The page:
Henry V (dir. Kenneth Branagh, 1989)

The Thor director was once known, at least to people my age, as the modern master of Shakespeare on film. Fond of bombastic theatrical melodrama, Kenneth Branagh got his start in the theater, playing many Shakespearean roles, and directing many Shakespeare productions. When he moved to film, it would only make sense that he adapt a Shakespeare play. In 1989, the indie film world was shaken up by Henry V, one of the first films to make Shakespeare in such a causal idiom. It’s a film that feels epic, yet grounded. It was filmed outdoors in the actual muddy battlefields where the original King Henry V fought, but is ratcheted by the Bard’s ebullient language. Branagh would go on to make several other Shakespeare adaptations, including 1993’s Much Ado About Nothing (which might be the best production possible of that play, although the guy who made The Avengers is working on one as well), and 1996’s Hamlet, which is the only film version to include the entire text of Shakespeare’s complex magnum opus.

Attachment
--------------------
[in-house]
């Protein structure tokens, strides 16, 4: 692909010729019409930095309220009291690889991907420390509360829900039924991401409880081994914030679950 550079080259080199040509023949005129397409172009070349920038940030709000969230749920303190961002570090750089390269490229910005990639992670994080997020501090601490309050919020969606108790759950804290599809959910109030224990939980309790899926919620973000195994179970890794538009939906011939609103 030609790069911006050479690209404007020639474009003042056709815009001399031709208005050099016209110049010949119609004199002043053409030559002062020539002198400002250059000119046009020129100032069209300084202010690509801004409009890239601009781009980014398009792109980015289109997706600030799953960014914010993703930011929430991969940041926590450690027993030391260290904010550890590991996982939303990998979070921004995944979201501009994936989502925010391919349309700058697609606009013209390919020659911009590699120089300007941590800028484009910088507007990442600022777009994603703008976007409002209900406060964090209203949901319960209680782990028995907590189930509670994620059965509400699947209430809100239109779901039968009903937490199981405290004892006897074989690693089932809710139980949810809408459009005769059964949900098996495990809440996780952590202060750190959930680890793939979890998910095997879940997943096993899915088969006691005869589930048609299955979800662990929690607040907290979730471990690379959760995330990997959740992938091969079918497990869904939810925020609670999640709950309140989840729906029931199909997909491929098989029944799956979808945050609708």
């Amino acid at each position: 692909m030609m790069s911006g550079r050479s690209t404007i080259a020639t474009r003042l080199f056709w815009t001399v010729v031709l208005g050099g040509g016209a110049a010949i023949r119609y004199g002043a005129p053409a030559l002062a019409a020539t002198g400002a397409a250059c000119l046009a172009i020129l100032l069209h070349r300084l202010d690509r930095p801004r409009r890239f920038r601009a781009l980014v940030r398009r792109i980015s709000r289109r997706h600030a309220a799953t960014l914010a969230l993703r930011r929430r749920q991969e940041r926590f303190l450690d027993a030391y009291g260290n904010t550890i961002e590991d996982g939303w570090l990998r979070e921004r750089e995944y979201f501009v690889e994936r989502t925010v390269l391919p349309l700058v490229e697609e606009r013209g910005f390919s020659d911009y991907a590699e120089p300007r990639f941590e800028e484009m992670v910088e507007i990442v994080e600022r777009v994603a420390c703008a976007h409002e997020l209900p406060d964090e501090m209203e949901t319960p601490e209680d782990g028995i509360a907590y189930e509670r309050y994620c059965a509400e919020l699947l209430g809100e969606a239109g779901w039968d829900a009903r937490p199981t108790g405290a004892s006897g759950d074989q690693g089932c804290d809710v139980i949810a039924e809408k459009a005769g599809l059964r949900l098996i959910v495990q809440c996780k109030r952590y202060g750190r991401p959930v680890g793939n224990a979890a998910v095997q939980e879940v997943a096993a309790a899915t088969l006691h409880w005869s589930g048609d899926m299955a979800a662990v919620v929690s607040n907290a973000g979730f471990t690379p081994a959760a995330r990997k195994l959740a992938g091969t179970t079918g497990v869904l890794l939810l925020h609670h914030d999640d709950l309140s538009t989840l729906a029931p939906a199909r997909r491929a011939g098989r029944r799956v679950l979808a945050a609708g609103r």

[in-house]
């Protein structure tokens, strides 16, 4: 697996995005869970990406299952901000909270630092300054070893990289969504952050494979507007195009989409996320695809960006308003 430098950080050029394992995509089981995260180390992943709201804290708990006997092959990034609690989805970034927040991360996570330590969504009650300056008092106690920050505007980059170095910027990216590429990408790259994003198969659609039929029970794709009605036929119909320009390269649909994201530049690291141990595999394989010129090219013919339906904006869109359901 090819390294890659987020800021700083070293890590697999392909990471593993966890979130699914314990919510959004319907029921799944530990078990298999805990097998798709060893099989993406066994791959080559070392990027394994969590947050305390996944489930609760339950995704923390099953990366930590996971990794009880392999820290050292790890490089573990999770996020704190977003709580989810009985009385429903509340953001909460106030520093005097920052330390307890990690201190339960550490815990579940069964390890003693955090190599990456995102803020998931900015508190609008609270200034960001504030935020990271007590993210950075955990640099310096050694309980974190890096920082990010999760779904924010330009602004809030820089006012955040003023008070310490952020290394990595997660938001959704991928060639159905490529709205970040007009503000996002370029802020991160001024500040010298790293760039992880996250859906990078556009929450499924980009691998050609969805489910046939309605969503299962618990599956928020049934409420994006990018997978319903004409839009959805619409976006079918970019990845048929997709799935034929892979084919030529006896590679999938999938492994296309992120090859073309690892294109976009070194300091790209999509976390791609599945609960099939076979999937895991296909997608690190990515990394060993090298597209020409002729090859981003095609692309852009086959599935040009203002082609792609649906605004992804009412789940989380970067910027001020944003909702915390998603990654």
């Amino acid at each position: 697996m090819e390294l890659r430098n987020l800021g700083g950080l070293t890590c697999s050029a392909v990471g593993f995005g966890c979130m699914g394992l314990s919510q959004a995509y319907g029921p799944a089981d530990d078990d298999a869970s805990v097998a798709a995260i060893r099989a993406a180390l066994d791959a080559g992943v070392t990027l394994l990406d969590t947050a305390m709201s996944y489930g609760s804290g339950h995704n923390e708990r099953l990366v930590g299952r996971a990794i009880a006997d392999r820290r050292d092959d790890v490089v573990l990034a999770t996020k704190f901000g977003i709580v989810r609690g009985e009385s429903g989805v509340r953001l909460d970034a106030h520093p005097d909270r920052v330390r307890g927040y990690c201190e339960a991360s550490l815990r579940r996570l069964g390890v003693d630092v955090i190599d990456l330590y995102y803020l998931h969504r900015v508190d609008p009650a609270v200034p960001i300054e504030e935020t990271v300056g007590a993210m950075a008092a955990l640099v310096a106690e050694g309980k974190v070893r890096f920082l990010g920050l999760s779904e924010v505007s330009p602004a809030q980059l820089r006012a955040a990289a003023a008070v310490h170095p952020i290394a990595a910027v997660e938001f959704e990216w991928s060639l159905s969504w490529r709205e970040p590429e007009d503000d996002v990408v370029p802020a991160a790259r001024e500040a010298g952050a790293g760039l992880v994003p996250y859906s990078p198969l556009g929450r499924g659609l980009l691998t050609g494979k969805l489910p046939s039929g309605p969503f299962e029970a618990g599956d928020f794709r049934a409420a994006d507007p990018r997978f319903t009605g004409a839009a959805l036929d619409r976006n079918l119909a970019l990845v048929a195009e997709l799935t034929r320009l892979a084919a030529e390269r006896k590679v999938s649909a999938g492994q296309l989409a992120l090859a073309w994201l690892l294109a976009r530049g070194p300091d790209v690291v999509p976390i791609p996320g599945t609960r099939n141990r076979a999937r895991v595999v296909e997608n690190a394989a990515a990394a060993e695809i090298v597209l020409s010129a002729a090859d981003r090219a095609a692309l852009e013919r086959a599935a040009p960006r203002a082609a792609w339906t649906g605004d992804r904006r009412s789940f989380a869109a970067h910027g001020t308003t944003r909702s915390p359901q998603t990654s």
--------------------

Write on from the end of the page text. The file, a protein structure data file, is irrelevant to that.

From the Desk of William Bibbiani:

Witney liked The Man with the Iron Fists a hell of a lot more than I did. I suspect, as I mentioned on this week’s podcast, that I’ve seen a few more of the films that The RZA took his inspiration from than Witney has. That’s not a problem, per se. I’m glad he enjoyed the movie. It’s fun. I just happened to have seen it all before, in more coherent and sometimes even more gleefully manic packages. The Man with the Iron Fists is fun. Last Hurrah for Chivalry is sublime.